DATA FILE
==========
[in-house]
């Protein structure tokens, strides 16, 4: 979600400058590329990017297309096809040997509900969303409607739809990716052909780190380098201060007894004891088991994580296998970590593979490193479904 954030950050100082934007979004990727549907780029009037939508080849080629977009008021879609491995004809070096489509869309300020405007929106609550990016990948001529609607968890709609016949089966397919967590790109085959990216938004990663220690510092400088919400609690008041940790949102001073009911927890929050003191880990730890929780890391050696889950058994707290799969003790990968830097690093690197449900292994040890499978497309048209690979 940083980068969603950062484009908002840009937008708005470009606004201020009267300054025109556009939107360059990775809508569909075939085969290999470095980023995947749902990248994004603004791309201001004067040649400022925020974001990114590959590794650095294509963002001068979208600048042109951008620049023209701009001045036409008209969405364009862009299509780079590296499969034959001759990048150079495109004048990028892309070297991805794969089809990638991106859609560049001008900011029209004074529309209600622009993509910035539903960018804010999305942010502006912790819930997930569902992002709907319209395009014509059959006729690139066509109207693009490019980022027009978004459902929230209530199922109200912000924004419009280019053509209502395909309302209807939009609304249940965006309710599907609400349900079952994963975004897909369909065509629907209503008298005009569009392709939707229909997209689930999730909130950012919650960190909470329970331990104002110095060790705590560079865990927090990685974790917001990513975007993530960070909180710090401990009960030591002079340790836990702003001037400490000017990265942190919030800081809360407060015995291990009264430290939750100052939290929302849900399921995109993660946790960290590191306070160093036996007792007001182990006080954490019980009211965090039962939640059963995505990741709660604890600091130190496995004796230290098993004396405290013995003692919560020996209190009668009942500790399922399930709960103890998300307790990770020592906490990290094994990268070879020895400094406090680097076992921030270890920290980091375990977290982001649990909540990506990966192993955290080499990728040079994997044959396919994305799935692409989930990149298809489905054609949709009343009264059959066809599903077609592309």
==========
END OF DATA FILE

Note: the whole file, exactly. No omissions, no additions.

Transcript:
[in-house]
């Protein structure tokens, strides 16, 4: 979600400058590329990017297309096809040997509900969303409607739809990716052909780190380098201060007894004891088991994580296998970590593979490193479904 954030950050100082934007979004990727549907780029009037939508080849080629977009008021879609491995004809070096489509869309300020405007929106609550990016990948001529609607968890709609016949089966397919967590790109085959990216938004990663220690510092400088919400609690008041940790949102001073009911927890929050003191880990730890929780890391050696889950058994707290799969003790990968830097690093690197449900292994040890499978497309048209690979 940083980068969603950062484009908002840009937008708005470009606004201020009267300054025109556009939107360059990775809508569909075939085969290999470095980023995947749902990248994004603004791309201001004067040649400022925020974001990114590959590794650095294509963002001068979208600048042109951008620049023209701009001045036409008209969405364009862009299509780079590296499969034959001759990048150079495109004048990028892309070297991805794969089809990638991106859609560049001008900011029209004074529309209600622009993509910035539903960018804010999305942010502006912790819930997930569902992002709907319209395009014509059959006729690139066509109207693009490019980022027009978004459902929230209530199922109200912000924004419009280019053509209502395909309302209807939009609304249940965006309710599907609400349900079952994963975004897909369909065509629907209503008298005009569009392709939707229909997209689930999730909130950012919650960190909470329970331990104002110095060790705590560079865990927090990685974790917001990513975007993530960070909180710090401990009960030591002079340790836990702003001037400490000017990265942190919030800081809360407060015995291990009264430290939750100052939290929302849900399921995109993660946790960290590191306070160093036996007792007001182990006080954490019980009211965090039962939640059963995505990741709660604890600091130190496995004796230290098993004396405290013995003692919560020996209190009668009942500790399922399930709960103890998300307790990770020592906490990290094994990268070879020895400094406090680097076992921030270890920290980091375990977290982001649990909540990506990966192993955290080499990728040079994997044959396919994305799935692409989930990149298809489905054609949709009343009264059959066809599903077609592309």